Their emotional fearmongering that Azerbaijan was preparing to commit an imminent “genocide” against the Armenians was revealed to have been nothing more than a manipulative infoar narrative intended to provoke a larger war. It’ll arguably go down in history as being just as infamous as Bush Jr’s‘ equally false “Weapons of Mass Destruction” claim which was made for the same reason but regrettably actually ended up resulting in the desired military outcome. Armenians are furious at being deceived by their “intellectuals” (both at home and abroad), as well as Pashinyan who suddenly capitulated despite reassuring everyone on an almost daily basis that there hadn’t been any losses whatsoever and that “total victory is within reach”. So enraged were they that they even stormed the national parliament the night that their country’s de-facto surrender was announced, which was incredibly ironic since it hints that a patriotic protest movement might eventually overthrow the same man who came to power on the back of a Soros-driven pro-Western Color Revolution.
What Comes Next?
It’s unclear whether Pashinyan will resign (and possibly flee abroad), be overthrown (and consequently risk suffering a fate as dark as Ceausescu’s), or somehow manage to retain power (albeit as a figurehead leader), but it’s obvious that his political capital isn’t anything like what it used to be. He’s personally responsible for sending potentially thousands of Armenian men into the Azerbaijani meat grinder over the past seven weeks for what ended up being no reason at all, hence why his people are so furious with him. Furthermore, his government is responsible for committing war crimes against the Azerbaijani people so he might even face justice as The Hague, especially if his people and/or military overthrow him (the latter possibly with an intent to receive reduced sentences and/or immunity for their own crimes by handing him over). Azerbaijan will also likely see to it that Armenia pays restitution for its years of illegal occupation. As for Russia, it might stop discussing reports of “mercenaries” in Nagorno-Karabakh since it seems that it was all just an Armenian lie.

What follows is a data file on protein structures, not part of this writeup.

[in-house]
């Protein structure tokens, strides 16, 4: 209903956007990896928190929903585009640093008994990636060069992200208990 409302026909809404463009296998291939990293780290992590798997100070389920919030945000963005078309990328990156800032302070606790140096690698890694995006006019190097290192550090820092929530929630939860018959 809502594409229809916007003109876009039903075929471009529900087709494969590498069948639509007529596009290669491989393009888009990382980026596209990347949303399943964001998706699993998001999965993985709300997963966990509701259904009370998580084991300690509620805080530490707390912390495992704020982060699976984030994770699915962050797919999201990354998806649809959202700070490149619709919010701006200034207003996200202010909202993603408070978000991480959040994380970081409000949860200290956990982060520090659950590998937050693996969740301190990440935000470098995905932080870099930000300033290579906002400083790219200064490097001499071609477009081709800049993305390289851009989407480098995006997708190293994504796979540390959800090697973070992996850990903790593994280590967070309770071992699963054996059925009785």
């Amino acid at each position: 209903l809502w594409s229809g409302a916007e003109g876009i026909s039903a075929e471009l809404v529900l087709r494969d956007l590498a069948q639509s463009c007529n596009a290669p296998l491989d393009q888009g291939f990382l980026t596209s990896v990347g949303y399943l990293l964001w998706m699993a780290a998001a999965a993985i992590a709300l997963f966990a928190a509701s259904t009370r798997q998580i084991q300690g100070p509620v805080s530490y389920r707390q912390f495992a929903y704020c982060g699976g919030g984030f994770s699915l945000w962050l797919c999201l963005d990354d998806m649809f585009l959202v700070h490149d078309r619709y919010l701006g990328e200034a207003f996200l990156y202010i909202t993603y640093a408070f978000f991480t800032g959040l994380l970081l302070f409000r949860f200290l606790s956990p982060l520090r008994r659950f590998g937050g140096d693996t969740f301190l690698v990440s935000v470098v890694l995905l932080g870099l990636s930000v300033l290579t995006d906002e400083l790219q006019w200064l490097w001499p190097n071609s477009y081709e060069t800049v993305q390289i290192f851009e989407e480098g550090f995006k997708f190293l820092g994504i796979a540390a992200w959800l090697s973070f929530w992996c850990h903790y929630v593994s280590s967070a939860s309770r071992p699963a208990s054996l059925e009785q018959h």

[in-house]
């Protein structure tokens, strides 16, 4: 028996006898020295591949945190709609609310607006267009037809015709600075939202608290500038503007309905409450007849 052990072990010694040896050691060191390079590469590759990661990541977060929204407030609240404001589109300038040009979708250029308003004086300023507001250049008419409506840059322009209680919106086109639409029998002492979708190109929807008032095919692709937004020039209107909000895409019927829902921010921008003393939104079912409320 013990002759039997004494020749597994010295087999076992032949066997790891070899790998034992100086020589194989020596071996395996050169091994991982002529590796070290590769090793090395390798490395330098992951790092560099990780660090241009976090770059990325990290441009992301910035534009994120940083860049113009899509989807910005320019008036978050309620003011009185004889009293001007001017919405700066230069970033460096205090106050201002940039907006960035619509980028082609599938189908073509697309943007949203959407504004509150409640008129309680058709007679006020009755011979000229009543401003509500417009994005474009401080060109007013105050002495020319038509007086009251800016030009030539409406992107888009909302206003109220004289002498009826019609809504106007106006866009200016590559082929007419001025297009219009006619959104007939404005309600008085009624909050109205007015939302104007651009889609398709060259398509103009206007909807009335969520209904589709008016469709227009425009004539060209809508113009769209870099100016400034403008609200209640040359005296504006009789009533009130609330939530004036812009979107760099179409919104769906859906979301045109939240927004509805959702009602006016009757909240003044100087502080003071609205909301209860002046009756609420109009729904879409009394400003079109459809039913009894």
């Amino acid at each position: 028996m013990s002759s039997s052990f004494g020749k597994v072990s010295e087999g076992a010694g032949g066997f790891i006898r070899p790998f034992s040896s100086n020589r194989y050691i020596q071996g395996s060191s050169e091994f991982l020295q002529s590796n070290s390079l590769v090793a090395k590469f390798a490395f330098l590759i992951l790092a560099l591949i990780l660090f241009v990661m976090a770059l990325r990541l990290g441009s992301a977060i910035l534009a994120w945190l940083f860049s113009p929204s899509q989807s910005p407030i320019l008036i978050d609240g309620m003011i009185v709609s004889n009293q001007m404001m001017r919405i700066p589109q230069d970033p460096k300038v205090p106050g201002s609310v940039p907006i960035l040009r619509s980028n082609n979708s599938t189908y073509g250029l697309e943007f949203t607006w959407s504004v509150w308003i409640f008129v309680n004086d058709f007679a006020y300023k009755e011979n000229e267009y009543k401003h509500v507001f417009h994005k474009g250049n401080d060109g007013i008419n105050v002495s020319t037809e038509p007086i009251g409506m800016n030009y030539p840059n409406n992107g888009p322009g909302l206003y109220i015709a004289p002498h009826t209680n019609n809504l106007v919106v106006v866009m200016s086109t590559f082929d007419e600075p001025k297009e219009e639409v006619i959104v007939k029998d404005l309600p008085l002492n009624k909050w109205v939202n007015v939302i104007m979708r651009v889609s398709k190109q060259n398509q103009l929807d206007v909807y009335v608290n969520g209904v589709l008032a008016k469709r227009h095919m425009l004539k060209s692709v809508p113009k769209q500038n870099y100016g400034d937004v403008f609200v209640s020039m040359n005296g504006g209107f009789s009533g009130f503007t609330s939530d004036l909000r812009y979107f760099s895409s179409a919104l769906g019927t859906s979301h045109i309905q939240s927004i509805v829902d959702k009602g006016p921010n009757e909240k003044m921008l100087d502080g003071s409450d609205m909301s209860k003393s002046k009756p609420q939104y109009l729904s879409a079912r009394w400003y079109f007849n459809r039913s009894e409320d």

Armenia’s Russian-facilitated surrender might soon lead to a rapprochement with neighboring Turkey too, which when paired with the Western Azerbaijan-Nakhchivan Corridor, could unlock the South Caucasus‘ potential to serve as one of the most geostrategically crucial connectivity crossroads in the world. Azerbaijan already benefits from both the “Middle Corridor” connecting East-West trade between China and Europe via Central Asia, the Caspian Sea, the South Caucasus, and Turkey as well as the North-South Transport Corridor connecting Russia with India via Azerbaijan and Iran, but now Armenia could excitedly be integrated into the mix in order to take advantage of the landlocked country’s “land-linked” capability (to borrow the term that similarly positioned Laos uses). For that promising future to happen, though, Armenians must denounce their fascist ideology of “Greater Armenia” just like Nazi Germany denounced its own genocidal expansionism after its war, make meaningful amends for their crimes, and earnestly embrace reconciliation with their neighbors.